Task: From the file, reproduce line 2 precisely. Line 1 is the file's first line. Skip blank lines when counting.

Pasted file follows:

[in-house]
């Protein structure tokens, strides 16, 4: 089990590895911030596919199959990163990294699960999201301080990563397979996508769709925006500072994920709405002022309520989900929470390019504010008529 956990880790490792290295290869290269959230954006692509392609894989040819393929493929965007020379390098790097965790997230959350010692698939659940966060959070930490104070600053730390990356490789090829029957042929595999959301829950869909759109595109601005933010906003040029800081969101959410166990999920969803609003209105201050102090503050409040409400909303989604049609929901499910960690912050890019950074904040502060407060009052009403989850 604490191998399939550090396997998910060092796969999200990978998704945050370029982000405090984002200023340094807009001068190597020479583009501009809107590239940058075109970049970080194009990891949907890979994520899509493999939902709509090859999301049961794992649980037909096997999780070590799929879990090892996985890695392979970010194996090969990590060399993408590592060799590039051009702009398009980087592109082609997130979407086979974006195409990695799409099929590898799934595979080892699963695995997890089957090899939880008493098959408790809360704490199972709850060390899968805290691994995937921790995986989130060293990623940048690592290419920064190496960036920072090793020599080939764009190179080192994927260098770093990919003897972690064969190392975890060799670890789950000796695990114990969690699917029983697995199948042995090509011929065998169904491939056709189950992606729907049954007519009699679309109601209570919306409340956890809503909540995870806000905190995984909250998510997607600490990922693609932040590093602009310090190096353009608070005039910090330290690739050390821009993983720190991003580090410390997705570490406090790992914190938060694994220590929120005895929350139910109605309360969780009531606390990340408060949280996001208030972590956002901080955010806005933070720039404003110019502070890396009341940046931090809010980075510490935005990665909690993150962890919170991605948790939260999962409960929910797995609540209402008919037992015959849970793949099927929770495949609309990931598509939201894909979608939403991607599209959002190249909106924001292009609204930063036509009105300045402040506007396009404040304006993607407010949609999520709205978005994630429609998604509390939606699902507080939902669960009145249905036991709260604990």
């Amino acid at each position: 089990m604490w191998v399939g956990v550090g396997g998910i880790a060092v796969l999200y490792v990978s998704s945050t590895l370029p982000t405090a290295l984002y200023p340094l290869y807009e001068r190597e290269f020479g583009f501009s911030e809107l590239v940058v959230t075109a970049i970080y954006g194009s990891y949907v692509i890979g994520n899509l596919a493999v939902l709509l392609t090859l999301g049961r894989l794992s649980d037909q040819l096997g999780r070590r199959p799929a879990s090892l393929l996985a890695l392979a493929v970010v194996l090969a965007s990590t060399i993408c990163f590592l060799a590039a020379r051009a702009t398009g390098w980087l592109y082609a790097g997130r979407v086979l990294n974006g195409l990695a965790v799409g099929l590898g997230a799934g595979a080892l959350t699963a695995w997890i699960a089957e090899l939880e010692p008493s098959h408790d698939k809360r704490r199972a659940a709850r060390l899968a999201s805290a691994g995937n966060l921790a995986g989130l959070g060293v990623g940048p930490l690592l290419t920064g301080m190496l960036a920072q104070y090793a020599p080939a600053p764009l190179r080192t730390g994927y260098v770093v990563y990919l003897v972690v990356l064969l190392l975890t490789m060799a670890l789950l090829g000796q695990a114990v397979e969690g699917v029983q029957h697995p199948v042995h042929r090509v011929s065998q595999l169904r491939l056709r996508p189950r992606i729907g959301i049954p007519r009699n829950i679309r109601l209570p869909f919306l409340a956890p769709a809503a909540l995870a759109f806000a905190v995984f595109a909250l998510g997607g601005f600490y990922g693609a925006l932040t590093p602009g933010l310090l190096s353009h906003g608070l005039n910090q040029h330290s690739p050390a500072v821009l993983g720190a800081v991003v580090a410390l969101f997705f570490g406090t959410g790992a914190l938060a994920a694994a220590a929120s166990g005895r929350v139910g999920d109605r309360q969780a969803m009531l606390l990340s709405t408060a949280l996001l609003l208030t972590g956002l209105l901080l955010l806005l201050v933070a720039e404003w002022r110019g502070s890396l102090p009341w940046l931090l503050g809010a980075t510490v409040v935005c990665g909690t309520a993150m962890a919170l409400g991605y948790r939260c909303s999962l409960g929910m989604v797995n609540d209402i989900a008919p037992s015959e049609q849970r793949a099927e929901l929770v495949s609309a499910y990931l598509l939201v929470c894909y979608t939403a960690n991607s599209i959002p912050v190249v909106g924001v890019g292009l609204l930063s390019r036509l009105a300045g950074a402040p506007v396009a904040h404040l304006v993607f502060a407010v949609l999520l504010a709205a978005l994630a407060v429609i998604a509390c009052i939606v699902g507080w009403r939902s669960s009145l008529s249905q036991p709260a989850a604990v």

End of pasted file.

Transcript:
């Protein structure tokens, strides 16, 4: 089990590895911030596919199959990163990294699960999201301080990563397979996508769709925006500072994920709405002022309520989900929470390019504010008529 956990880790490792290295290869290269959230954006692509392609894989040819393929493929965007020379390098790097965790997230959350010692698939659940966060959070930490104070600053730390990356490789090829029957042929595999959301829950869909759109595109601005933010906003040029800081969101959410166990999920969803609003209105201050102090503050409040409400909303989604049609929901499910960690912050890019950074904040502060407060009052009403989850 604490191998399939550090396997998910060092796969999200990978998704945050370029982000405090984002200023340094807009001068190597020479583009501009809107590239940058075109970049970080194009990891949907890979994520899509493999939902709509090859999301049961794992649980037909096997999780070590799929879990090892996985890695392979970010194996090969990590060399993408590592060799590039051009702009398009980087592109082609997130979407086979974006195409990695799409099929590898799934595979080892699963695995997890089957090899939880008493098959408790809360704490199972709850060390899968805290691994995937921790995986989130060293990623940048690592290419920064190496960036920072090793020599080939764009190179080192994927260098770093990919003897972690064969190392975890060799670890789950000796695990114990969690699917029983697995199948042995090509011929065998169904491939056709189950992606729907049954007519009699679309109601209570919306409340956890809503909540995870806000905190995984909250998510997607600490990922693609932040590093602009310090190096353009608070005039910090330290690739050390821009993983720190991003580090410390997705570490406090790992914190938060694994220590929120005895929350139910109605309360969780009531606390990340408060949280996001208030972590956002901080955010806005933070720039404003110019502070890396009341940046931090809010980075510490935005990665909690993150962890919170991605948790939260999962409960929910797995609540209402008919037992015959849970793949099927929770495949609309990931598509939201894909979608939403991607599209959002190249909106924001292009609204930063036509009105300045402040506007396009404040304006993607407010949609999520709205978005994630429609998604509390939606699902507080939902669960009145249905036991709260604990």